Farah Khan's love for desi food is unfaltering
Like her trademark masala movies in which there is something for everyone, Farah Khan feels Indian cuisine, due to its sheer variety, can also cater to all palates
Like her trademark masala movies in which there is something for everyone, Farah Khan feels Indian cuisine, due to its sheer variety, can also cater to all palates. She describes herself as a hardcore non-vegetarian. "When you say biryani it means mutton or chicken," she says.
Farah Khan will display her cooking skills in her new culinary show, Farah Ki Daawat. Pic/Sayyed Sameer Abedi
For the filmmaker, there is no such thing as a vegetable biryani. "You can’t call it biryani then," she says emphatically. At the moment she is on a weight-loss mission. "On screen, you look much larger than you are. After Bigg Boss, I am now hosting my new culinary show, Farah Ki Daawat, so I am trying to appear in shape," she says.
Making food and movies are her passion. She has been cooking since she was a teenager and feels that cooking is all about "haath ka kamaal" as it’s inbuilt — either you have it in you, or you don’t. She reveals certain peculiar food habits of hers.
I was never a breakfast person, but now that I am on a diet, I have to follow what my dietician Pooja Makhija tells me. As soon as I brush my teeth, I have a biscuit or fruit followed by egg white omelette or cereals. I have to keep eating every two hours. I am not a coffee person, I like tea. I have a cup of regular tea, not green or black tea. I am not into fruit juices either and thankfully I don’t have a sweet tooth.
Right now, all my food is cooked without oil, so whether it is vegetable, chicken, fish or chapati it’s oil-free. People say avoid white bread, eat brown bread. Avoid white rice, eat brown rice, but bread is bread and rice is rice whatever the colour of it. Next month, I plan to go on a family vacation when my kids (Anya, Diva and Czar) have an Easter break. That’s when I will let myself go. Currently my diet goes haywire during the shoot of my culinary show when I have to taste what the star guests have whipped up. I waited till Happy New Year was wrapped up to embark on my getting fit drive. Otherwise, my cast and crew would have had to bear the onslaught of a hungry director.
On the sets
When I am shooting for a film, I ensure that every week the caterer changes. If you have the same stuff throughout, boredom sets in. So one week it will be Malvani specialities, the next will by Chinese and then South Indian fare. This way, the cast and crew look forward to what’s coming up next on their plate. The crew needs to be well-fed to bear with me. Most stars also carry their lunchboxes on sets, but one star whose box has not changed for over 20 years of knowing him is that of Shah Rukh Khan. His dabba will only have grilled chicken/roti or sometimes cutlets and pasta.
Pots and pans
I learnt to cook from my paternal grandmother. She was excellent and enjoyed cooking. On special occasions, she would start early morning and the whole building would know what she was cooking from the fragrances that wafted through. As my mother’s side was Parsi, I know about their cuisine well. Who can resist Patra Ni Machhi, Dhansak and Salli Boti? During my student days, I was a street food junkie. I suffered from jaundice thrice. From the vada pavs to the sandwiches to the dosas, I survived on street food. I still recall eating from stalls near Azad Maidan. When I began doing choreography, I travelled all over the world for the shoots, but would still pine for Indian food.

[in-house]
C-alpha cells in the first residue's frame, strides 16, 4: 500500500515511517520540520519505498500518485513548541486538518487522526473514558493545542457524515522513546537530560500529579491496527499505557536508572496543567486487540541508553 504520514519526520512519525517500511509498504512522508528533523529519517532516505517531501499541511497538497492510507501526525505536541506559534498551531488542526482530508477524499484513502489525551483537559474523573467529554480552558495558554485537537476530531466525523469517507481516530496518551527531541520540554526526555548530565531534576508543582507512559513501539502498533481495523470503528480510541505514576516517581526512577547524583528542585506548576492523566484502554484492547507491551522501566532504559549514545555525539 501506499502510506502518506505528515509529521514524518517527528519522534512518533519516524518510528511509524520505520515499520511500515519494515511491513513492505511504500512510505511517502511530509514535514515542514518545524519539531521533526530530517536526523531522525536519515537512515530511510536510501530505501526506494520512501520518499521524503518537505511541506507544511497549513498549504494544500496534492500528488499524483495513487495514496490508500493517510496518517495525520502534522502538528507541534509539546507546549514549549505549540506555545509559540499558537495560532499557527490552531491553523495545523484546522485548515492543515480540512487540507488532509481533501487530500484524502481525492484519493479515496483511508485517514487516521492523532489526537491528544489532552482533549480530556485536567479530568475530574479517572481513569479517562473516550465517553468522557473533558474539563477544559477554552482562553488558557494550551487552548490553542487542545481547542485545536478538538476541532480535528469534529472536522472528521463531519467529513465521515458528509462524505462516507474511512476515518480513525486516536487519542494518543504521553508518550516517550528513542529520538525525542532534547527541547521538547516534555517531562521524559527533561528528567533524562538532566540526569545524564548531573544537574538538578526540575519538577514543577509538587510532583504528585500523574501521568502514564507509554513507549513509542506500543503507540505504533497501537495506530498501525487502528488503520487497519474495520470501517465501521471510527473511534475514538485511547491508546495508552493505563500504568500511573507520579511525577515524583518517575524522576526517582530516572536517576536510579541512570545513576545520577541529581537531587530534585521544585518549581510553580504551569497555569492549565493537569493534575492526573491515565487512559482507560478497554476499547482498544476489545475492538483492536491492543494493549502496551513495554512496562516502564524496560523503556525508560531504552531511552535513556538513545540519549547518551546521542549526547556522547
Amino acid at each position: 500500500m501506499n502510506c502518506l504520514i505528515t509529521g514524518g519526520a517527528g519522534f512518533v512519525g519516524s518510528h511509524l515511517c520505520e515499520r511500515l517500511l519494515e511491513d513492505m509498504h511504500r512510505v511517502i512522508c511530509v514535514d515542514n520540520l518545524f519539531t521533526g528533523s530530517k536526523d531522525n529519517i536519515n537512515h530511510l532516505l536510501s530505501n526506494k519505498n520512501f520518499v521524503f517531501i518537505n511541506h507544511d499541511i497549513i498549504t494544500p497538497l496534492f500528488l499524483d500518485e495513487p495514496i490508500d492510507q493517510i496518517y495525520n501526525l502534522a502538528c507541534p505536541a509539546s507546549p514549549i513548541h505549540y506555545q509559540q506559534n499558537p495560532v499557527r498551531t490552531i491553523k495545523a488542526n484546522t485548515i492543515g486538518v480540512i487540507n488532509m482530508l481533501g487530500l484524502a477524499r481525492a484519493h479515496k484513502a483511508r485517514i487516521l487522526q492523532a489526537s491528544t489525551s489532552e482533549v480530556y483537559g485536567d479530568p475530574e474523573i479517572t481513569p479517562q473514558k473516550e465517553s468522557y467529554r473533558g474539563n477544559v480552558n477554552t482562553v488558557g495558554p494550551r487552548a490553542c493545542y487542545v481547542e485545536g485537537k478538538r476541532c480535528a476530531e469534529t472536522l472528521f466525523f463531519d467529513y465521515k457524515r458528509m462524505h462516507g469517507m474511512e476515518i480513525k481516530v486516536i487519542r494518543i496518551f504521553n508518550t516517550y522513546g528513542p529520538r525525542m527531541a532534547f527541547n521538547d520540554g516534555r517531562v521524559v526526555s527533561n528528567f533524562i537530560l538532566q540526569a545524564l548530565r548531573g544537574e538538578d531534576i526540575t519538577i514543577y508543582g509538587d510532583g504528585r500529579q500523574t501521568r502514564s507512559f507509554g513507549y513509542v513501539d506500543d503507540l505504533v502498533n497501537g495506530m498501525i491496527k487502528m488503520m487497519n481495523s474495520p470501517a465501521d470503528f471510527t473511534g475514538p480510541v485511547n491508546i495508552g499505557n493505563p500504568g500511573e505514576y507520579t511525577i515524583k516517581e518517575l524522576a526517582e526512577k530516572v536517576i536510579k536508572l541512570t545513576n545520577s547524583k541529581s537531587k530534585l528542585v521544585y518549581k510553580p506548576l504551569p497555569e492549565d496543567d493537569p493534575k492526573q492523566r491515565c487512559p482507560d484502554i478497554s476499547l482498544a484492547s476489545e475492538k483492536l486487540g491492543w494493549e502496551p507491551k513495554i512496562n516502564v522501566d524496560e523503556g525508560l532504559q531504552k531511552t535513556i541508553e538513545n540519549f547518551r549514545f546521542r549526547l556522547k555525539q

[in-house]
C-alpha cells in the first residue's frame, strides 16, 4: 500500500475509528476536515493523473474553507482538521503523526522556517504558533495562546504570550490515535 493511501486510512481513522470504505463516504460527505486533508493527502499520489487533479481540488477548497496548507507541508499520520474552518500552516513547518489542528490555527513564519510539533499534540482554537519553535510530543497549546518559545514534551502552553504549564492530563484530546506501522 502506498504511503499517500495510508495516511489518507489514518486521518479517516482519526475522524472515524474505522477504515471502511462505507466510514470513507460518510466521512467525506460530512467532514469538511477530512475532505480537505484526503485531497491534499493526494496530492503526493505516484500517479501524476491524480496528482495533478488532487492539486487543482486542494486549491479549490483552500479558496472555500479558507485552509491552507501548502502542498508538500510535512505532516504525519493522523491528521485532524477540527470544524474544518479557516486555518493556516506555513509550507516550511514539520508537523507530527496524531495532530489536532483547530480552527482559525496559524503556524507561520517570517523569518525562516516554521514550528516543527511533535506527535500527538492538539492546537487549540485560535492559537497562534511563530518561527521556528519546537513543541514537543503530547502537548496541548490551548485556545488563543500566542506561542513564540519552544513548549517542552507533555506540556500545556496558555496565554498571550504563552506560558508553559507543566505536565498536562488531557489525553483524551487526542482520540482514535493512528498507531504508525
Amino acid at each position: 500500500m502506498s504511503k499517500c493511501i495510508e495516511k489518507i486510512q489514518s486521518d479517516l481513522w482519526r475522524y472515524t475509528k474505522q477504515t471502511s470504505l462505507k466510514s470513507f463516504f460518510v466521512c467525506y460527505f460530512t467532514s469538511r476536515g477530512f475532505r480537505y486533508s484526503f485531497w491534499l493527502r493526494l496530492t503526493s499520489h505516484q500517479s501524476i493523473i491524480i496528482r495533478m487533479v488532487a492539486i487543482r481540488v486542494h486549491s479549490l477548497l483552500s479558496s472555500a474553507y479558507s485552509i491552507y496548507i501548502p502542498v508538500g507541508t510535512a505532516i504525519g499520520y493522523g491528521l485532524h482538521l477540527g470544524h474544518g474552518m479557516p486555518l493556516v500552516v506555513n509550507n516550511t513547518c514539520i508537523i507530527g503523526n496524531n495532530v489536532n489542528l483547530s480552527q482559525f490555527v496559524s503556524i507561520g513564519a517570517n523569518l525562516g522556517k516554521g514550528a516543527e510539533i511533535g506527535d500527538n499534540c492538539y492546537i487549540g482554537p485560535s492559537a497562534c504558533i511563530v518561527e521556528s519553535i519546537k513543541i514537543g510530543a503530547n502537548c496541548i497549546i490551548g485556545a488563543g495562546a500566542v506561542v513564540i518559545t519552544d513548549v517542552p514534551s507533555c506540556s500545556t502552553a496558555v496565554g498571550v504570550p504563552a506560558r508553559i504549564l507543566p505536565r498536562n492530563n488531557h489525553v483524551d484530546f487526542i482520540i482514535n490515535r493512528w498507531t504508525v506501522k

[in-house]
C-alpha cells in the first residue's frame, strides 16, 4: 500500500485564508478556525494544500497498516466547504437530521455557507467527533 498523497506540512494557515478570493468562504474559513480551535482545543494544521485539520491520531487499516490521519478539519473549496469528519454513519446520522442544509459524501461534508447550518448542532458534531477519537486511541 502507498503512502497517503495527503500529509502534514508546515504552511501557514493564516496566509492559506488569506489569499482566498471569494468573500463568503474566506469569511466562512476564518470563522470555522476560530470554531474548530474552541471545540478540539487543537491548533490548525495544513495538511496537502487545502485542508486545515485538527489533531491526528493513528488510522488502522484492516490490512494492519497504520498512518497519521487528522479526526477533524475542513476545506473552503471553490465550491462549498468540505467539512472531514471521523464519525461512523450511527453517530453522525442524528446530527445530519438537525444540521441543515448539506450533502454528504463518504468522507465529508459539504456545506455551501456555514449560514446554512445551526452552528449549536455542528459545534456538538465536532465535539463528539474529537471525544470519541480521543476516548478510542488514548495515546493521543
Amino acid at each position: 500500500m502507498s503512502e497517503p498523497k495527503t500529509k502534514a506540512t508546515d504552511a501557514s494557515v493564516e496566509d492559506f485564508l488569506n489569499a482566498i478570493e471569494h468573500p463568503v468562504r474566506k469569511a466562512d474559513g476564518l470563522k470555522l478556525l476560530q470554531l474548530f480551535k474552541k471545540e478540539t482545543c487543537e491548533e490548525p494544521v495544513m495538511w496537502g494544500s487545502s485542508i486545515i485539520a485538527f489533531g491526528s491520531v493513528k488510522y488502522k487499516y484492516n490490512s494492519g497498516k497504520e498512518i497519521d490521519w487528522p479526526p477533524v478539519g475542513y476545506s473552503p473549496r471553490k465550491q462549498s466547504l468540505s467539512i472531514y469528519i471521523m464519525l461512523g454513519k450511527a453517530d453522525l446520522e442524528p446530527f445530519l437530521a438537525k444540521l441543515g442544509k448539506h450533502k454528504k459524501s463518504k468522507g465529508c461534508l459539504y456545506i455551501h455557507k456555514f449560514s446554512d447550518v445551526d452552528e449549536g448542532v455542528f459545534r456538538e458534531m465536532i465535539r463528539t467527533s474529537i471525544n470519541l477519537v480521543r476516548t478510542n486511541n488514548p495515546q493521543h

I recently celebrated the birthdays of my kids at home. The party began at 11 am and went on till almost 8 pm. The kids tell me this is some sort of record for a children’s birthday party. First, they were in the swimming pool and had a brunch. It was almost 3 pm when they came out of the pool after which they had lunch while their moms had foot massages and tarot card reading sessions. It was followed by a screening of Happy New Year. I want my kids to explore all kinds of cuisine. I take them out to eat once a week. As my husband (Shirish Kunder) is Mangalorean, he’s partial to seafood, so I make sure they get a taste of all cuisines.
Board game nights
When I host my board game nights the dining table is laden with food. There will be fish, chicken and mutton dishes. The guests include Bollywood as well as my non-film pals. Bollywood’s three hottest girls — Priyanka Chopra, Deepika Padukone and Malaika Arora Khan — have large appetites. It is shocking to see how much they eat. Malaika loves my yakhni pulao and always carries a takeaway. She has three of my pressure cookers with her, which she has not yet returned. I am very middle-class when it comes to collecting my dabba, baatli and bartans.
Help at hand
Though I have my staff, I still go to the Four Bungalows market in Andheri to buy fish. I also personally pick up my monthly household stuff from Star Bazaar. I frequent Nature’s Basket as I like the variety of fruits and cheeses besides the turkey slices. One of my earlier cooks was Basant Prajapati who was an Indian Idol contestant in 2005. He came to Mumbai to be a singer but ended up becoming a cook at my place.
Any party at Farah Khan’s home is incomplete without this dish.
> 1/2 kg mutton
> 1/2 kg Basmati rice
> 3 onions sliced
> 3 large potates cut into large cubes
> 250 gms yoghurt whipped
> 3 tablespoon ginger garlic paste
> 5-6 whole Kashmiri red chillies
> 4-5 cardamoms
> 2 inch cinnamon sticks
> 6-7 cloves
> 6-7 black pepper
> 1 teaspoon chilli powder
> Oil or ghee for frying
> Salt to taste
Marinate the meat in yoghurt and keep aside. Then fry the onions till golden brown in a cooker. Add ginger-garlic paste, whole spices. Fry for a few minutes and then add the potato pieces. Add the marinated meat and let it cook till five whistles. Let it cool till the cooler lid can be opened. Add the rice and cook for another three whistles. Serve with raita.